The debtor is a 35 year old single mom of three children, ages 3, 11 and 16. She originally sought a degree as an accounting clerk, but after being unable to complete the required coursework she changed studies and obtained a degree as a beautician. After graduating she attempted to start her own business and rented space in a tanning salon, but her efforts failed. For the past 6 years she has worked for the same employer earning $1,506.78 of take-home pay. She also receives food stamps and rental assistance but does not receive any child support. Her income has
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Published by Actuit India on 20th January 2008
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More specifically, how much can the attorney safely and ethically delegate to non-lawyer staff: Intake interview? Filling out forms? Obtaining and reviewing documents like mortgages and paystubs? Telling the client that s/he needs to file chapter 7 or 13? Telling the client what the attorney’s fee will be and getting the client to sign the retainer agreement? Going over the petition and schedules with the client and getting the client’s signature? If the attorney is reviewing the non-lawyer’s work along the way but does not personally meet or talk with the client, is that adequate
The Home Affordable Modification Program (HAMP) expired December 31st. After eight years of assisting underwater homeowners save their homes from foreclosure, the program has now ended.
Approximately 10 million homes were lost to foreclosure in the past decade. HAMP helped lessen the mortgage meltdown, but its job is now complete. Foreclosure sales have diminished and home prices are now almost equal to the market prices just prior to the housing market bubble bursting in 2008.
So now what?
According to the folks I chat to in the foreclosure industry, expect mortgage service companies to tighten standards and foreclosures to gradually increase during 2017.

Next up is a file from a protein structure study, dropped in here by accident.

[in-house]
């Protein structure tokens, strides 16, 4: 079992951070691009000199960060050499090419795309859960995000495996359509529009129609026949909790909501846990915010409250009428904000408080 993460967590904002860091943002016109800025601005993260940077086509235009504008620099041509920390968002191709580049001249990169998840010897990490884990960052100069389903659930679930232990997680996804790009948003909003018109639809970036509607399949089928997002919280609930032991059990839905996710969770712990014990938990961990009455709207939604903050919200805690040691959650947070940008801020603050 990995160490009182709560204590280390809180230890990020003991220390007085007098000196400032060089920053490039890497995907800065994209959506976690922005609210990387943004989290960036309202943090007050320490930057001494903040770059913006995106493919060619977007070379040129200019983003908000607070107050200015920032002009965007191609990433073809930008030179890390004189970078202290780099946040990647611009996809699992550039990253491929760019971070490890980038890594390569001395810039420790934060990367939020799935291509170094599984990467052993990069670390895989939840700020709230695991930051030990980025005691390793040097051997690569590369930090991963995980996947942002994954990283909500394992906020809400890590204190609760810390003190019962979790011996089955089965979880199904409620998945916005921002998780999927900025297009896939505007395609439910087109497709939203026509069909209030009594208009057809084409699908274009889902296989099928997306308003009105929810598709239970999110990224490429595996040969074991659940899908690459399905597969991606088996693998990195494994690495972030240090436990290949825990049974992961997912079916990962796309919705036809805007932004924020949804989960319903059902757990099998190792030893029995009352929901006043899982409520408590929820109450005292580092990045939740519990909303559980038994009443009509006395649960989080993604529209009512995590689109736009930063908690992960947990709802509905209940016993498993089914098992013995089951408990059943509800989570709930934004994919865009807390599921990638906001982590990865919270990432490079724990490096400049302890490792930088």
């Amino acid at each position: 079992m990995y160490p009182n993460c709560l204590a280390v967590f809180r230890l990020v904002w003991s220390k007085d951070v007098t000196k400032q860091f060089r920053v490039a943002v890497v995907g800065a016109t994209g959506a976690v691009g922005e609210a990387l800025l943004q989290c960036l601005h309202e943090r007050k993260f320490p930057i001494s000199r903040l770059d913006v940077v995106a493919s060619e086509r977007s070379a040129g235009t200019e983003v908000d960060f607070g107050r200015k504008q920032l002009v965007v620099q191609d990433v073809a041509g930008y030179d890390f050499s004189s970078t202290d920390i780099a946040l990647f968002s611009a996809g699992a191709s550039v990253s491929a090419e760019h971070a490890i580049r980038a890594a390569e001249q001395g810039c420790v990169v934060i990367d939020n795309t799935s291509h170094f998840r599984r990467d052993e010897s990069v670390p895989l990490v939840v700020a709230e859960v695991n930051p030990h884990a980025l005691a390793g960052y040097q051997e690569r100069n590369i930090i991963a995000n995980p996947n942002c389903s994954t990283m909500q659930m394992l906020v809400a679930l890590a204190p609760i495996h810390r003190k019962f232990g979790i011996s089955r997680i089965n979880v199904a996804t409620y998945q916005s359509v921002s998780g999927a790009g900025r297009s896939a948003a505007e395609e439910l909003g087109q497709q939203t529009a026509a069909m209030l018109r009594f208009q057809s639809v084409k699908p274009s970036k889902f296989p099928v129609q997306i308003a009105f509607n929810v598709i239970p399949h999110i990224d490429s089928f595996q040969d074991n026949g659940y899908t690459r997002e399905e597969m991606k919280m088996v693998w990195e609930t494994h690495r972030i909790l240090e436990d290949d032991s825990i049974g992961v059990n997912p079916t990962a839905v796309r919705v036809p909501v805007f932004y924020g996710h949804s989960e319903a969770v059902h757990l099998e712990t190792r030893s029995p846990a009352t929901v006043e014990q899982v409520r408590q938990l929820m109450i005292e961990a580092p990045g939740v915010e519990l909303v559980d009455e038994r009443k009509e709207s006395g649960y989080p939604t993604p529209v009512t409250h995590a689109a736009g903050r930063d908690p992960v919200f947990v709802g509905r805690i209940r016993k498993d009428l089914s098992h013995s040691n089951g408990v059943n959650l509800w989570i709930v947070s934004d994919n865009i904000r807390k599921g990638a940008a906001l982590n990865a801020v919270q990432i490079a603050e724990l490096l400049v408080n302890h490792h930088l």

Without HAMP, homeowners seeking loan modification will be left at the mercy of lenders.” Dillon Graham, Florida foreclosure defense attorney.
The Consumer Financial Protection Bureau has issued lending guidelines to help reduce the number of foreclosures in the future, including an emphasis on
The existence of a Federal Tax Lien in a Chapter 7 bankruptcy case is a dangerous thing. Especially in cases where a debtor has substantial equity in a home or other assets.
Why are tax liens so dangerous? Because property exemption laws, such as the Homestead Exemption, do not apply to federal tax liens.
Exemption laws protect a debtor’s property when they file bankruptcy. For example, the Nebraska Homestead Exemption protects up to $60,000 of home equity (the difference between the home’s value and the balance of the mortgage). So, if a debtor owns a home worth $100,000 and the home is subject to a mortgage loan of $40,000, the home is generally protected in chapter 7, unless a federal tax lien is present.
What is alarming is that most bankruptcy attorneys seem to be oblivious to the fact that federal tax liens are
Bankruptcy Code Section 523(a)(6): A discharge under section 727, 1141, 1228(a), 1228(b), or 1328(b) of this title does not discharge an individual debtor from any debt . . . for willful and malicious injury by the debtor to another entity or to the property of another entity.
A federal jury has awarded $28.1 million to six plaintiffs (the “Beatrice 6”) for a reckless investigation and manufacturing false evidence conducted by the Gage County Sheriff’s department. The plaintiffs spent 20 years in prison for the 1985 rape and murder of Helen Wilson, but DNA testing conducted in 2008 revealed that the murder was actually committed by another individual, Bruce Allen Smith.
Following their release from prison, the plaintiffs brought suit in Nebraska federal court for the Sheriff Department’s building a case on coerced false confessions.
As a result of this judgment,